Procedure-related complications of endovascular management mainly are hemorrhage and thromboembolism. A research included 13 cases of ruptured distal PICA aneurysm managed with endovascular management reported 1 case with operation related hemorrhage and 1 case with thromboembolic event because of stent placement failing during the operation.[17] Chalouhi et al reported 19 cases of distal PICA aneurysms managed by endovascular management. Intraoperative hemorrhage happened in 3 (15.79%) cases.[6] Procedure-related hemorrhage only happened in 1 case during the SAC in our series, which lead to the death of the patient, and no thromboembolic events were observed within stents during all procedures. Since the distal PICA aneurysm always have small sac and located in twisty parent artery, PAO may provides a more simple choice than SAC since less operation may decrease the risk of intraoperative hemorrhage. Another major complication of PAO is the ischemic infarction. Aneurysms’ location, as well as collateral circulation, plays the most important role.[18] It is well recognized that the proximal segments of PICA have artery branches supply blood to medulla lacking collateral circulation.[17] Thus the occlusion of these segments may lead to death. Oran et al reported 1 aneurysm located at the anterior medullary segment managed by PAO resulted in brain stem infarction.[19] But the occlusion of distal segments was reported to be safe with no apparent neurological deficits. Isokangas et al reported 6 cases underwent PAO and only 2 of them showed transient neurological deficits.[20] Another 10 cases in a report showed no new neurological deficits after PAO.[13] There were 12 (33.33%) patients in this series showed imaging infarction totally. 11 of them happened in the group of PAO. Though there was no statistical significance between these 2 groups, the infarction still could not be ignored. Trivelato et al compared selective coiling and PAO, they concluded that PAO was significantly associated with higher risk of ischemia.[21] No new neurological deficits were detected except 1 patient remained coma since symptom onset in our series. This result suggests that PAO may lead to more image infarction than SAC, but there would not be apparent neurological deficits.

Few data of aneurysms located in tonsillomedullary segment managed by PAO exists. Li et al reported 4 such cases with good clinical outcome.[14] In this research, we classified the tonsillomedullary segment into distal segment. 4 of 8 patients with aneurysms located in tonsillomedullary segment were managed with PAO. No patients showed apparent neurological deficits after the procedure. The definition of distal PICA should include the tonsillomedullary segment since the occlusion of parent vessel may not lead to brainstem infarction.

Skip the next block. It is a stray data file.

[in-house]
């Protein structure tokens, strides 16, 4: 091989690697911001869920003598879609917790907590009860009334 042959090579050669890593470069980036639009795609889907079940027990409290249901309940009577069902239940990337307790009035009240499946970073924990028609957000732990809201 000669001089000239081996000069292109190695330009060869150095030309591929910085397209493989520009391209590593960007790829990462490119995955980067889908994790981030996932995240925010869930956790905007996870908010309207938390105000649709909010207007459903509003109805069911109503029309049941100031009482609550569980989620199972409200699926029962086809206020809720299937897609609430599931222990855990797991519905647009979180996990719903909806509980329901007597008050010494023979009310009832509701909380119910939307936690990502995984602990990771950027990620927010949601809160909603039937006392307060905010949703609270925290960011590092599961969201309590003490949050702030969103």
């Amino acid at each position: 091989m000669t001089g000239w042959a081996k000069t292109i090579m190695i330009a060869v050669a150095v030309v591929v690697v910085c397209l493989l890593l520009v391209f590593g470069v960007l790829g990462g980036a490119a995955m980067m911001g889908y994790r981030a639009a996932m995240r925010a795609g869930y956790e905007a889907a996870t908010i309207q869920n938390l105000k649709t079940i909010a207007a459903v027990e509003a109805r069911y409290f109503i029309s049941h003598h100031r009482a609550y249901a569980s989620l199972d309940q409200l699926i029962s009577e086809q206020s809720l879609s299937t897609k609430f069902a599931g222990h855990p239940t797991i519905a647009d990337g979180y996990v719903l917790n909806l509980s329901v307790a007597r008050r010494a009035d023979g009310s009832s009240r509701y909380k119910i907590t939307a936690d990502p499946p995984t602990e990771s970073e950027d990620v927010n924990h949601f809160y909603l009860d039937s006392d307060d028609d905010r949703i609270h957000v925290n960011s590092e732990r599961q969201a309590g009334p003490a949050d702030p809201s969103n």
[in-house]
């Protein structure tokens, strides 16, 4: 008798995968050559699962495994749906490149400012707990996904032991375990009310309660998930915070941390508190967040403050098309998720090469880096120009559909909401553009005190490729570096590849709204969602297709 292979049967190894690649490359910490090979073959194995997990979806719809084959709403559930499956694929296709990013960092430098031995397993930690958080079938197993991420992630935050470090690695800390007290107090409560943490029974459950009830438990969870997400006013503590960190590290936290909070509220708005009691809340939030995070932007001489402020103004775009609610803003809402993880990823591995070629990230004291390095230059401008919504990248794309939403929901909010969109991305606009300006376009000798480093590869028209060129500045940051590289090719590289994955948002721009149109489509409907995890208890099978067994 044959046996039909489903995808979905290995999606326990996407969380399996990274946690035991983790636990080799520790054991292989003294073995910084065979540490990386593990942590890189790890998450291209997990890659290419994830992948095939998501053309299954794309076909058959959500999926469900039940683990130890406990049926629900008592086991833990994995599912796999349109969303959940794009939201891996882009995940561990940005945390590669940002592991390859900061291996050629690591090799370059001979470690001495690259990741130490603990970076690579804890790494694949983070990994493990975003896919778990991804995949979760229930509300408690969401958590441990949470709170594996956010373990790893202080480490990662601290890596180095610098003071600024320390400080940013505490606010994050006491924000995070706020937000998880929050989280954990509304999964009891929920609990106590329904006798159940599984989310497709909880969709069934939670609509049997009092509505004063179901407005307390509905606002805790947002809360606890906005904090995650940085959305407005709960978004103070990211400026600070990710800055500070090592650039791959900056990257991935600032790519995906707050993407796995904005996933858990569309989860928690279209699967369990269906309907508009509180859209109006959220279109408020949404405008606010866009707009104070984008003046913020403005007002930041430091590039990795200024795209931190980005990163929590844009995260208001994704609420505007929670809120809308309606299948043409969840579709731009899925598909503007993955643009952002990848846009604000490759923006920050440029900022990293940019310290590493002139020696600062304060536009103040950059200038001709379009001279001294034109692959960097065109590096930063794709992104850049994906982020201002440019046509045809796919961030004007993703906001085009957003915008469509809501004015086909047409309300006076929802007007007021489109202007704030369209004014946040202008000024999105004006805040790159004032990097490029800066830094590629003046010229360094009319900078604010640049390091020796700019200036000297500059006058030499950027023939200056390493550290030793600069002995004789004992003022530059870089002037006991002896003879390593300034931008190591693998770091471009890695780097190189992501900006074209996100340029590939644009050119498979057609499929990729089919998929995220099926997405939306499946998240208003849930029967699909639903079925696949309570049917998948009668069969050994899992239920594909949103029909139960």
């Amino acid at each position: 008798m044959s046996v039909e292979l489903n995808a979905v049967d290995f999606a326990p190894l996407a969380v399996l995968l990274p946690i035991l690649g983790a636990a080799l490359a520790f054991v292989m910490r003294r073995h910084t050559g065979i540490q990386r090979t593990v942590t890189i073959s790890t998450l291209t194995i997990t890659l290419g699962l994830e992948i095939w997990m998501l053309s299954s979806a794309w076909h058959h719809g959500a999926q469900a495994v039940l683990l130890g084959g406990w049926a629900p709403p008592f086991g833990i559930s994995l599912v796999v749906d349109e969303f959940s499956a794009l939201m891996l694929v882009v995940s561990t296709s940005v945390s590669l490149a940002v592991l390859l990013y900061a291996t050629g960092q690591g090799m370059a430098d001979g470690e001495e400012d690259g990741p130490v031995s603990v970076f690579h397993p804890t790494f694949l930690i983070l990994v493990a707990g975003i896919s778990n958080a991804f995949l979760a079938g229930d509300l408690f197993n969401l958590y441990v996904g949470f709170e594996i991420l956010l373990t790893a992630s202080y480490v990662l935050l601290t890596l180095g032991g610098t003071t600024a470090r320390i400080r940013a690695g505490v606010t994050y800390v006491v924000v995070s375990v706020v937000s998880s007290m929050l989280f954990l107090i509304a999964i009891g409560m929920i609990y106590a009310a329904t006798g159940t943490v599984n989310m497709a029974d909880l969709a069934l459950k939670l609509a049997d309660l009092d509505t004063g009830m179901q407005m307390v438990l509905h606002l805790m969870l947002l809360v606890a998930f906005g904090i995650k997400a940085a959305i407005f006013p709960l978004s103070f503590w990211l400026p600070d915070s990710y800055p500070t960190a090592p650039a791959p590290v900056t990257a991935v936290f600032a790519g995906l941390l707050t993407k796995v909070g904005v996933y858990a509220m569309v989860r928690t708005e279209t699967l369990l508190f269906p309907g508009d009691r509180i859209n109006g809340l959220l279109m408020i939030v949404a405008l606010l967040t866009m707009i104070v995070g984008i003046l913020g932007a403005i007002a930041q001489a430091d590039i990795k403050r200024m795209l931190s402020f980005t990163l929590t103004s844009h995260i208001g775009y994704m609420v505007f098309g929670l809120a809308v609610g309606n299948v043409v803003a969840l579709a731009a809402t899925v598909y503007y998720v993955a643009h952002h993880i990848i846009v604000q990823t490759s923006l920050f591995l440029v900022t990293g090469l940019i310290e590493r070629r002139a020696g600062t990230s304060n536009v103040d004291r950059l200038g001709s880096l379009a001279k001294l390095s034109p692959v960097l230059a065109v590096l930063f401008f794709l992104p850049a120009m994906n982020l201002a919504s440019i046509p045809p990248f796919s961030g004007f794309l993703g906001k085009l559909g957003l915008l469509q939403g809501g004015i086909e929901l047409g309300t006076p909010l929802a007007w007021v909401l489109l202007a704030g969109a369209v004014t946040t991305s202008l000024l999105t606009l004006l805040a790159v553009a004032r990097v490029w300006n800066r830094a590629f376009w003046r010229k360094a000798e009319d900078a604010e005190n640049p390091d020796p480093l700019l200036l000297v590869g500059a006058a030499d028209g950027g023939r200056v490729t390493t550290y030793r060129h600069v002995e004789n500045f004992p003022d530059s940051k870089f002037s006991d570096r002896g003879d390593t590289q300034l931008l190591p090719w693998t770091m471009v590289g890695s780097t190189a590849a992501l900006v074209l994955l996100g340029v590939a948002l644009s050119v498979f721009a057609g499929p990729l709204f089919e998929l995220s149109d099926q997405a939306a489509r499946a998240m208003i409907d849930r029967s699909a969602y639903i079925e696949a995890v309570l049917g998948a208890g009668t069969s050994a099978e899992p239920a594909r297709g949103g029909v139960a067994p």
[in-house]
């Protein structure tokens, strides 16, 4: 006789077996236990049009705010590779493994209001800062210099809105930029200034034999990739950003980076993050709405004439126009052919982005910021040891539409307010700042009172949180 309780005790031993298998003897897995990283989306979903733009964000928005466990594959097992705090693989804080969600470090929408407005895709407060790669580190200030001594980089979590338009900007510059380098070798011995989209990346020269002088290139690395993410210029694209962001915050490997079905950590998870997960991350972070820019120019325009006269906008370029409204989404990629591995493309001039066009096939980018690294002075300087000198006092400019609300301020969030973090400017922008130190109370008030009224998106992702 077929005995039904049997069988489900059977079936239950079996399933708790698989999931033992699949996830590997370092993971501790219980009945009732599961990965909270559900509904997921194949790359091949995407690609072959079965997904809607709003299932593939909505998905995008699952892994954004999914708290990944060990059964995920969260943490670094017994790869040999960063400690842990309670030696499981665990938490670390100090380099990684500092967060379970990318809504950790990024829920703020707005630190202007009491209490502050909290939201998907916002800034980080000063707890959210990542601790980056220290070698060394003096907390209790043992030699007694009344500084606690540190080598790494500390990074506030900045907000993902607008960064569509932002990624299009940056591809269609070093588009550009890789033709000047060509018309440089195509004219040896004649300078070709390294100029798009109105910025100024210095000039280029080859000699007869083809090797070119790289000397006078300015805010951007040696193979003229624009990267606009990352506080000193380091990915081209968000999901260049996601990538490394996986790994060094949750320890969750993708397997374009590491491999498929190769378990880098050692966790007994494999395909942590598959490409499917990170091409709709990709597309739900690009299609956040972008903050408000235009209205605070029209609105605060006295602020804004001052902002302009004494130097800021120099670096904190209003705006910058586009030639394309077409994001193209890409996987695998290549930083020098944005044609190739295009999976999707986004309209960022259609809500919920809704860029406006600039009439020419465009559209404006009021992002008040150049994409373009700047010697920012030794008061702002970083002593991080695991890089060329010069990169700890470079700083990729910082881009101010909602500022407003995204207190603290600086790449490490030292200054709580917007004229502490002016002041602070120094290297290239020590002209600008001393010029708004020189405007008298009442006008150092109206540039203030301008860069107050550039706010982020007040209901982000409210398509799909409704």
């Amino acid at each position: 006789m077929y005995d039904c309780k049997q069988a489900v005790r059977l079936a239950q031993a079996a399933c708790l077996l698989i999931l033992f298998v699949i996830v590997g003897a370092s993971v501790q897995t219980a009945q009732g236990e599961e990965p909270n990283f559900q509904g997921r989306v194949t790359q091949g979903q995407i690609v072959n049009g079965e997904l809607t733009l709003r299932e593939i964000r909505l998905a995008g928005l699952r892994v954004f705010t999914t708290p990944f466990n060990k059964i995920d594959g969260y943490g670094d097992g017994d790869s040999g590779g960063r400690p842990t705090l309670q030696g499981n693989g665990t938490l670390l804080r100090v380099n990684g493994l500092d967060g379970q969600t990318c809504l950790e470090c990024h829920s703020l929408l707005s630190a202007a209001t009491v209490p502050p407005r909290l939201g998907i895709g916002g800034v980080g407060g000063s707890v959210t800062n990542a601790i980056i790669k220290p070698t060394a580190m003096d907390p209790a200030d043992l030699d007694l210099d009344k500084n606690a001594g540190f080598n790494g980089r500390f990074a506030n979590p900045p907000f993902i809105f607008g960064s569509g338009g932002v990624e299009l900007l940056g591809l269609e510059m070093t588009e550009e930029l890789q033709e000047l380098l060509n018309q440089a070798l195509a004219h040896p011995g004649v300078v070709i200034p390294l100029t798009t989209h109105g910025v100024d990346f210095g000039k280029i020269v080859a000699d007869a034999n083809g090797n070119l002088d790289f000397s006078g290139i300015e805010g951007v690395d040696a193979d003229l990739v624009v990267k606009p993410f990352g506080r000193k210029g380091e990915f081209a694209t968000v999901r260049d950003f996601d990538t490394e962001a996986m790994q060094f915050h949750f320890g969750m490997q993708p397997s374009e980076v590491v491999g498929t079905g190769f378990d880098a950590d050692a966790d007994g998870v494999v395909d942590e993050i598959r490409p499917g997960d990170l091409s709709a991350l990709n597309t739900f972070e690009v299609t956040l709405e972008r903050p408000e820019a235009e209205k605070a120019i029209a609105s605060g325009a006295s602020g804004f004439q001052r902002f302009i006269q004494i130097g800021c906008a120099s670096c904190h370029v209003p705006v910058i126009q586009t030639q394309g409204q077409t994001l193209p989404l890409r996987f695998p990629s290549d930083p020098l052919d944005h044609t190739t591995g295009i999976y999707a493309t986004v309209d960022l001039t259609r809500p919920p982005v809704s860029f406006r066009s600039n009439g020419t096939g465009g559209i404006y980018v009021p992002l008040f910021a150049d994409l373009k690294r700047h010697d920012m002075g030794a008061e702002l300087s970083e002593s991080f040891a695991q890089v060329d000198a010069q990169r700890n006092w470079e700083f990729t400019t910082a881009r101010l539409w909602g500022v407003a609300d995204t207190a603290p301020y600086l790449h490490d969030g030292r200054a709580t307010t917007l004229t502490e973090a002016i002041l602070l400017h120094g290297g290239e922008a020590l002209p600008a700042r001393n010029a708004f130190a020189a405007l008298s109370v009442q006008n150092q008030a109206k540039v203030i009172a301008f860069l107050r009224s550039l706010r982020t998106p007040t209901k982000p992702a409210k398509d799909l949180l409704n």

Twenty seven (75%) patients of all 36 cases in our research recovered well at discharge, 82.35% at 1 year after the operation and 86.96% at 3 years after the operation. No rehemorrhage event was detected. There was no statistical difference between the mRS between the 2 groups, which indicated that PAO is a safe choice for ruptured distal PICA aneurysm.

Fujimura et al reported a case of fatal rebleeding after selective embolization of dissecting PICA aneurysms[22] while PAO is reported to have no recurrence or lower rate of recurrence.[14,23,11,21] Those 9 patients in our institution that took repeated DSA examination at 1 year after the operation showed no recurrence. The number of these cases was so limited that the recurrence rate of aneurysms cannot be reflected well. Further follow-up is still needed. According to a retrospect analysis of cases with PICA aneurysms from 3 centers, the recurrence rate of endovascular management is 14.7% and procedure-related complications happened in 11.8% patients.[8]

The positive correlations between H&H, hydrocephalus, age, and mRS at discharge were confirmed in our research, which revealed similarity in several other researches.

The development of endovascular technology supplied new choice for the management of intracranial aneurysms now, such as the appliance of flow diversion device. Though the parent artery of PICA aneurysm is narrow and twisted, Levitt et al and Marcus et al also managed aneurysms located in PICA or vertebral arteries with flow diverter successfully.[24,25]

There were several deficits in our research. The case number is limited, especially the number of patients with aneurysms located in the tonsillomedullary segment. Few patients had image follow-up, which may influence the assessment of the recurrence rate. Data of this research is retrospectively collected which may cause several biases. The conclusions still need to be tested in multicenter prospective researches.

5 Conclusion

PAO is safe and efficient in the management of distal PICA aneurysms with similar complications and outcomes compared with SAC. PAO may cause cerebellar infarction but no apparent neurological deficits. H&H classification, age as well as hydrocephalus are associated with mRS at discharge. The conclusion still needs to be confirmed by further prospective study.

Author contributions

Conceptualization: Xianyi Chen, Zeyu Sun, Jing Xu, Jianmin Zhang.

Data curation: Xianyi Chen, Zeyu Sun, Ligen Shi.

Formal analysis: Xianyi Chen, Zeyu Sun, Liang Xu.

Funding acquisition: Jing Xu, Jianmin Zhang.

Investigation: Xianyi Chen, Zeyu Sun.

Methodology: Xianyi Chen, Zeyu Sun, Liang Xu.

Project administration: Jing Xu, Jianmin Zhang.

Resources: Jun Yu, Bing Fang, Jingwei Zheng, Jianmin Zhang.

Software: Ligen Shi.

Supervision: Jing Xu.

Writing – original draft: Xianyi Chen, Zeyu Sun.

Writing – review & editing: Ligen Shi, Jing Xu, Jianmin Zhang.


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cerebral aneurysm; endovascular management; parent artery occlusion; posterior inferior cerebellar artery; selective aneurysm coiling; subarachnoid hemorrhage

Copyright © 2018 the Author(s). Published by Wolters Kluwer Health, Inc.